JOHN HUNT is Legatus’ executive director. He and his wife Kathie are charter members of Legatus’ Chicago Chapter.

Bringing Boys Town to Rome

Omaha chaplain Fr. Ryan Lewis is leading Fr. Flanaghan’s cause for canonization . . .

Father Ryan P. Lewis

Father Ryan P. Lewis
Omaha Chapter

Raised on a farm outside Omaha, 38-year-old Fr. Ryan P. Lewis was called to the priesthood early and ordained at 25. The canon law expert served as archdiocesan vice chancellor before becoming pastor of St. Thomas More in Omaha. His favorite part of the parish job is the school, where he teaches junior-high religion. Perhaps it’s no wonder he was chosen to lead the tribunal paving the path for the canonization of Boys Town founder Fr. Edward Flanagan, another priest devoted to the young.

Tell us about your call to the priesthood.

I had an early vocation. For me it was really asking the question, “OK, I’ve been told there are qualities in me to be a good priest, but is it for me?” So I went to college seminary right out of high school, where I learned how to pray and discern. After that I went to the North American College. Cardinal Timothy Dolan was rector all my five years. He had an enormous influence on me — the joy with which he lives his priesthood, his zeal for bringing folks to the faith and re-energizing those already in it. When I was vice chancellor, one hat I wore was media relations. I followed his approach to dealing with the media: be open and engage them, never be afraid.

How did you become acquainted with Legatus?

About 10 years ago George Weigel addressed the chapter. I’ve known George since my days in Rome, and the Legatus folks were kind enough to invite me to his talk. I was impressed. Later I met Tom Monaghan when I was studying canon law at the Catholic University of America — another positive encounter with Legatus. Two years ago our original chaplain got reassigned outside the archdiocese. When Archbishop George Lucas asked me to serve, I immediately accepted.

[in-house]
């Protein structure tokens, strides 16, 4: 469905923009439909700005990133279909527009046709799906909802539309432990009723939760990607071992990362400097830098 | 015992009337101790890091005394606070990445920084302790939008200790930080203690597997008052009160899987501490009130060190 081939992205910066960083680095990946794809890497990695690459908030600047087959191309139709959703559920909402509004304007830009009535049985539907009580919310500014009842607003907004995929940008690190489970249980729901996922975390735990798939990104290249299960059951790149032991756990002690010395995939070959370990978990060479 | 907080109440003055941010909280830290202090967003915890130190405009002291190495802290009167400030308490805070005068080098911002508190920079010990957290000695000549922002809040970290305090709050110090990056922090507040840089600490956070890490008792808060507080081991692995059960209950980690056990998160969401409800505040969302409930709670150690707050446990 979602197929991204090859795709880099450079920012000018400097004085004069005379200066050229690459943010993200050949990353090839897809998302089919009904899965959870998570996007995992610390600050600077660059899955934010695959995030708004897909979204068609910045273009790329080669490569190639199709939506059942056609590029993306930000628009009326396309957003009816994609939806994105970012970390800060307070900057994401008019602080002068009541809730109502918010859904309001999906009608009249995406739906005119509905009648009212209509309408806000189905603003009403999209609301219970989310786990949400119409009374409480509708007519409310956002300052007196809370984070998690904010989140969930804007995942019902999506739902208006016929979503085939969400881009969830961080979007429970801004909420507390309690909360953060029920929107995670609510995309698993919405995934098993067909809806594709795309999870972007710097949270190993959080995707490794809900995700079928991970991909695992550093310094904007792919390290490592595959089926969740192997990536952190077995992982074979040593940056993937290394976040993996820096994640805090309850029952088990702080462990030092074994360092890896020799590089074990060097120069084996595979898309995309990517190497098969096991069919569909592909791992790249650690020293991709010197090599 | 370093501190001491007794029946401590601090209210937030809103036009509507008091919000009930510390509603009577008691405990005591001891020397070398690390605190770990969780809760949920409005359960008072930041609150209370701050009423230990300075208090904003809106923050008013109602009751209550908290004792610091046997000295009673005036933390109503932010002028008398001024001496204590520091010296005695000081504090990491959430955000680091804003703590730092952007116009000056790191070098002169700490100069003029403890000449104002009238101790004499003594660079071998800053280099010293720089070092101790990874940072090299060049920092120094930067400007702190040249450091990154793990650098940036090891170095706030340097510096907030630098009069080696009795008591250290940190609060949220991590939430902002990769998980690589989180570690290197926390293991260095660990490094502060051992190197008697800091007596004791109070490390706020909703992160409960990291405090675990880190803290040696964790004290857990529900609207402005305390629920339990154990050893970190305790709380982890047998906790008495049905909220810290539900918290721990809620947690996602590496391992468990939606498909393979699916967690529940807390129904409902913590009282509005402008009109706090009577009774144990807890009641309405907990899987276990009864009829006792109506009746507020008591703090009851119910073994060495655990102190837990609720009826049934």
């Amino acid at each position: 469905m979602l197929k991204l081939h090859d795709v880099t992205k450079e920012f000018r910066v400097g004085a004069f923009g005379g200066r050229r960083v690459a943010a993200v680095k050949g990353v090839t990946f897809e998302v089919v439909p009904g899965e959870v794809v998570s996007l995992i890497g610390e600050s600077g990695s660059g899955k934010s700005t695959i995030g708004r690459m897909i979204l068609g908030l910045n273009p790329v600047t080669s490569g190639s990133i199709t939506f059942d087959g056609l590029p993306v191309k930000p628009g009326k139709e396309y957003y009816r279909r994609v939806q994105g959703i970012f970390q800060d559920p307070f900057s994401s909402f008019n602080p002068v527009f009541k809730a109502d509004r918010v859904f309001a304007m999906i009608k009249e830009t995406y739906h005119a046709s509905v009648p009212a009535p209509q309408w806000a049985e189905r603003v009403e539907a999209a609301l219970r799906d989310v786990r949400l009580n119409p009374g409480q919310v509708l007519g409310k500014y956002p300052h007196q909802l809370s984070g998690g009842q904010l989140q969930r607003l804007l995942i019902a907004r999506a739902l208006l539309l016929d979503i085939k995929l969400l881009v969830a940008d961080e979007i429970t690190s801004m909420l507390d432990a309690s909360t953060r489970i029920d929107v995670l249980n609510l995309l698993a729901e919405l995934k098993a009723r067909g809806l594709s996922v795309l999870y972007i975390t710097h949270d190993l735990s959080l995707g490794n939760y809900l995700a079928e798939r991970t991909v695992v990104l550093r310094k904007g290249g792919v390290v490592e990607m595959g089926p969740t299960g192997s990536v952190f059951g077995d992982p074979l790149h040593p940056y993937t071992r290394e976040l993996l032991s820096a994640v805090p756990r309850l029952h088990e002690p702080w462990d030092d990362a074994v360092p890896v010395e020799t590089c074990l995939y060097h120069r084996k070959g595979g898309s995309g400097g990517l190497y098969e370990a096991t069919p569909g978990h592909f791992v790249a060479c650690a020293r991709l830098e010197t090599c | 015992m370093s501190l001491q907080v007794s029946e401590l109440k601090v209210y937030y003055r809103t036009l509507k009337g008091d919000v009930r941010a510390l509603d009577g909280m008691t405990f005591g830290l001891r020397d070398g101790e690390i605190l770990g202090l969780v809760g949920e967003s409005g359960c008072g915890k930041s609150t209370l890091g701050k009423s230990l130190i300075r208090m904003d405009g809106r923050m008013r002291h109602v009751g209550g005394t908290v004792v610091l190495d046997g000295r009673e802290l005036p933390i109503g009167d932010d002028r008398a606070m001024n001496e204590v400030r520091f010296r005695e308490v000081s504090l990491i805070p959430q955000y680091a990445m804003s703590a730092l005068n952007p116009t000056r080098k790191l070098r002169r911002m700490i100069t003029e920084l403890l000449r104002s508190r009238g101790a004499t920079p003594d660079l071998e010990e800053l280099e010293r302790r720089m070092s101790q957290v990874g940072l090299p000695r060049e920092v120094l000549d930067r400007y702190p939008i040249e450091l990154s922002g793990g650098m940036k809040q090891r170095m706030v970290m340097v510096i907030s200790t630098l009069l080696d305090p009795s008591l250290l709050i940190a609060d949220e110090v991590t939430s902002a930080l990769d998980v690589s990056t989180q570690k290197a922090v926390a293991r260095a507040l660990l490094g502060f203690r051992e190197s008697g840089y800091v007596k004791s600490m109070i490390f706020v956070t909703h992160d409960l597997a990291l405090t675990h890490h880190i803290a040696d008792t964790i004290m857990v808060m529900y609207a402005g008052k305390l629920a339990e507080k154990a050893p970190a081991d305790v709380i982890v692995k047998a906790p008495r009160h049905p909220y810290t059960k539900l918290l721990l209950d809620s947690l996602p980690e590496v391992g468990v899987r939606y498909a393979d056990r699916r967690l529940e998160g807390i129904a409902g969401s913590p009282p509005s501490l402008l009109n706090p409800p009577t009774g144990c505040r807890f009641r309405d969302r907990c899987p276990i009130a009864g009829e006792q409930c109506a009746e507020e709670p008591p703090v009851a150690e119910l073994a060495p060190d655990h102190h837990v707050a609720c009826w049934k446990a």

What impact has Legatus had on the archdiocese?

I can cite two examples of us having an impact this year alone. First, we co-sponsored an event with Creighton University Students for Life — a talk by Shawn Carney, co-founder of 40 Days for Life. We also met at a Planned Parenthood clinic, where I led everyone in an hour of prayer. There are a lot of local Catholic efforts to protest abortion prayerfully and peacefully, and I thought it was important for Legates to get involved. They’re pro-life, of course, but it was the first time most of them were out there on the front lines.

How do you approach your role as chaplain?

I bring a working-class, football-coach-type mentality to my chaplaincy. I stress the fundamentals: prayer, Mass, Confession, devotions like the rosary and reading Sacred Scripture. I really try to challenge them.

You have a vocation, of course. Any avocations?

I love to play golf. It’s my favorite thing to do when I get a day off. I’ve played with members of Legatus. I also love to walk and read. Right now I’m reading a biography of Fr. Edward Flanagan, Father Flanagan of Boys Town: A Man of Vision.

That wouldn’t be a random selection, would it?

Nope. On March 17, Archbishop Lucas formally opened Fr. Flanagan’s cause for canonization and named him Servant of God. He commissioned a tribunal to look into Fr. Flanagan’s life and writings with an eye toward sending the findings to Rome as a way to kick off the process that we hope leads to his canonization. He appointed me head of the tribunal. It’s very exciting but very daunting. Aside from examining his voluminous writings — mostly correspondence and articles — we have almost 200 folks to interview, and that number could grow. It’s a very thorough process, so it’s hard to predict when we’ll finish.